Seeing What Will Be

Seeing What Will Be

Last week one of my clients said it feels like we are all stuck in a perpetual game of Donkey Kong. We laughed for a moment and I agreed, saying that every time we think the coast seems momentarily clear, that blasted gorilla throws another barrel in our path.

There is no question we have all been forced to overcome unexpected obstacles on a daily, if not hourly, basis — way beyond what we were used to in the “normal” course of business prior to 2020. It is certainly not as amusing as playing a silly video game, but we all keep forging ahead because our mission and the people we serve need us to do everything we can, but retreat.

Yesterday, another client’s e-newsletter arrived with the following “Mindful Minute.” (The intended audience is the first generation college students they work with, but my sense is the wisdom here is universal.)

Seeing What Will Be -John Horan

One fifth of a second.

Not a very long time to be sure. But that is the amount of time your eyes (optic nerve for you biology majors) take to transmit a hundred billion signals to the brain.  When it comes to “seeing”, your brain does almost all the work.

The brain takes the hundred billion signals from the eyes and interprets them.  It makes sense of all the information your eyes send.  It processes movements, colors, and shapes and sorts them into coherence.  So, what you “see” has actually happened 1/5 of a second ago.

Then the brain does one more extraordinary thing.  Because there is a 1/5 of a second lag between what the eyes see, the brain forecasts what the world will be a fraction of a second from now.  That forecast is what gives us the present.  Amazing!!

We never see the world as it is at this very instant, but rather as it will be a fraction of a moment in the future.  Thanks to the brain we see what will be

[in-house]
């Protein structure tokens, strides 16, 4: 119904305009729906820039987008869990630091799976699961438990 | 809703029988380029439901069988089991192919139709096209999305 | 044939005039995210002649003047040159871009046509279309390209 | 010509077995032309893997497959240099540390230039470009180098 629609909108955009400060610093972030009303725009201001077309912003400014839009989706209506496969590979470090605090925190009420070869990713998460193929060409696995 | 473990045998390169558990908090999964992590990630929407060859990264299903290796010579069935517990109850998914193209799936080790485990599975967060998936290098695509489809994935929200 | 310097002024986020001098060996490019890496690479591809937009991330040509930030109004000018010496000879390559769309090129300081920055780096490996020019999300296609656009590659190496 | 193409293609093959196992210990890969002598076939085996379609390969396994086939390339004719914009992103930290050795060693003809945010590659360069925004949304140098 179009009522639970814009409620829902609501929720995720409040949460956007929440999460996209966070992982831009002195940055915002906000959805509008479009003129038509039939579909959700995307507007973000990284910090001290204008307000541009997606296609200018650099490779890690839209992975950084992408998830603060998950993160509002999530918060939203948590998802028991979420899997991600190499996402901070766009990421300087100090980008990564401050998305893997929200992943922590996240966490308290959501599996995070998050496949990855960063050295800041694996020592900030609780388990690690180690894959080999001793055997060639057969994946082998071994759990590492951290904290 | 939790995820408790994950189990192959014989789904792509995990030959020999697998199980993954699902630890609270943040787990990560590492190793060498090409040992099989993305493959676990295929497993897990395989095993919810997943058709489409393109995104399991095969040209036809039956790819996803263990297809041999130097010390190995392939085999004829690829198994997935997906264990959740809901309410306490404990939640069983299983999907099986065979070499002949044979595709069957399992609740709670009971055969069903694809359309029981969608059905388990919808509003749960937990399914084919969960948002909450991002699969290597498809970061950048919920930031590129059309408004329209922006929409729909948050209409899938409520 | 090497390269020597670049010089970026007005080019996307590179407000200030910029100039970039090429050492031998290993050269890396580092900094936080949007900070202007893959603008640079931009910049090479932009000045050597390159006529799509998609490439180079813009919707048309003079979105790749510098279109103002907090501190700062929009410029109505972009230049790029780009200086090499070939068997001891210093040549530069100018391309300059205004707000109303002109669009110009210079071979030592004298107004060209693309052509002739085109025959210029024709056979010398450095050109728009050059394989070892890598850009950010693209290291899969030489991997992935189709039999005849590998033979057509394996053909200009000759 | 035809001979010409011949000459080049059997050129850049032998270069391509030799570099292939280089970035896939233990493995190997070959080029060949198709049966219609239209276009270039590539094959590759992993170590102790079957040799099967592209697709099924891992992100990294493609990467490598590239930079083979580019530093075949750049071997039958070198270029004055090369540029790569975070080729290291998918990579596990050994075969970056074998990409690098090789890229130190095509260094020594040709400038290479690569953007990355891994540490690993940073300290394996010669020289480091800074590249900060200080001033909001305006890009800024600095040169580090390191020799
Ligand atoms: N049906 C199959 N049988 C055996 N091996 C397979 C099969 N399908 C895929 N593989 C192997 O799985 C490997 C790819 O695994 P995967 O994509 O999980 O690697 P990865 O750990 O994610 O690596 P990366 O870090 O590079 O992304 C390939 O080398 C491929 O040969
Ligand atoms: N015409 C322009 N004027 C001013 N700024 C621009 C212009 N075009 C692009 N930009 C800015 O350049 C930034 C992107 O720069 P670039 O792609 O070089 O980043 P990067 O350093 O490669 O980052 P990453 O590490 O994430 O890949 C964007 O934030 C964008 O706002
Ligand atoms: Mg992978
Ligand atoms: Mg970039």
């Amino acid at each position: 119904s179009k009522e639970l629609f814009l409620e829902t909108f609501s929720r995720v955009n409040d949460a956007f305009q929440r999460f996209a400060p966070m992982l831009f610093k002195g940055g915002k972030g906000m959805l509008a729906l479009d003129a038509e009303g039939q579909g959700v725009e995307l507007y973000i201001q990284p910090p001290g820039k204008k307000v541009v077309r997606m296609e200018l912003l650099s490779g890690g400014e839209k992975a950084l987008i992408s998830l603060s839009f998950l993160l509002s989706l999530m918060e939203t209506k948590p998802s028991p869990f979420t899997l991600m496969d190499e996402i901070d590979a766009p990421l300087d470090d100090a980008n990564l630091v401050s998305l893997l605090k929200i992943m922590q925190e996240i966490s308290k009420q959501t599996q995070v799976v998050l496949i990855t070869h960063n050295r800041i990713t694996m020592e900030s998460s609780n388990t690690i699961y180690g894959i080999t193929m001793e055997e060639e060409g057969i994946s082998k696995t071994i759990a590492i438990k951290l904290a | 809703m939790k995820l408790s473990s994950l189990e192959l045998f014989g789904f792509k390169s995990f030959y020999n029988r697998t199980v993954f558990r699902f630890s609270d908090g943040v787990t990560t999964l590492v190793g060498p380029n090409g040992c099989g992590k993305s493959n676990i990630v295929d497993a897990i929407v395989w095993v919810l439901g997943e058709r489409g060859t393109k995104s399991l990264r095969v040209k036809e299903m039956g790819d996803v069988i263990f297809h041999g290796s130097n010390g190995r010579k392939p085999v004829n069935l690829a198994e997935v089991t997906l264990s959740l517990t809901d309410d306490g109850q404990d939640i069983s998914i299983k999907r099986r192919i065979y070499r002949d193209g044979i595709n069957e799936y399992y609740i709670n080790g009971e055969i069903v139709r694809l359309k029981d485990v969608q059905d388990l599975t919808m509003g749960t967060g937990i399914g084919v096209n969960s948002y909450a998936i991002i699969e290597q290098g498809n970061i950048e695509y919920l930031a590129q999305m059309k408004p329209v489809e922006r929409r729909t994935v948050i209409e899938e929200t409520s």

It helps us live in a world that does not quite exist yet.  And that should be comforting in these times of not knowing what will come next.

Things are not clear.  There are a hundred billion uncertain signals.  What will come next with our education, politics, economy, health, our city, our environment, and our hunger for racial justice?

We have to live in anticipation of world that does not yet exist.  Amid all of this uncertainly, we have to see what will be.  We have to forecast what we long for the world to be.
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I was stuck by John’s message on several levels, not the least of which were these words, “We have to live in anticipation of world that does not yet exist.

Whatever role you play on your organization’s team (staff, volunteer, donor), you’re invested in this work because you are driven by a desire to make your neighborhood, your city and/or the world a safer, better place. And, despite the obstacles that the past several months have thrown at us (and the ones yet to be launched in our direction), we all have to keep looking forward, seeing what will be. There is too much at stake for the people and the families we serve to do anything less.